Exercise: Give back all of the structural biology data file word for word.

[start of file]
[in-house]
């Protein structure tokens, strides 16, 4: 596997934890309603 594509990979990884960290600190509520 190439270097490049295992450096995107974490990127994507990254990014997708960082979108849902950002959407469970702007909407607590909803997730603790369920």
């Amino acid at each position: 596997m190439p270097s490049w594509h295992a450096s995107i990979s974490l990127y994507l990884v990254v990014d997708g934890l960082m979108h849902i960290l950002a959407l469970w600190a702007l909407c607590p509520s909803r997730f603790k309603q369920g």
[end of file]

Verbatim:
[in-house]
């Protein structure tokens, strides 16, 4: 596997934890309603 594509990979990884960290600190509520 190439270097490049295992450096995107974490990127994507990254990014997708960082979108849902950002959407469970702007909407607590909803997730603790369920």
């Amino acid at each position: 596997m190439p270097s490049w594509h295992a450096s995107i990979s974490l990127y994507l990884v990254v990014d997708g934890l960082m979108h849902i960290l950002a959407l469970w600190a702007l909407c607590p509520s909803r997730f603790k309603q369920g």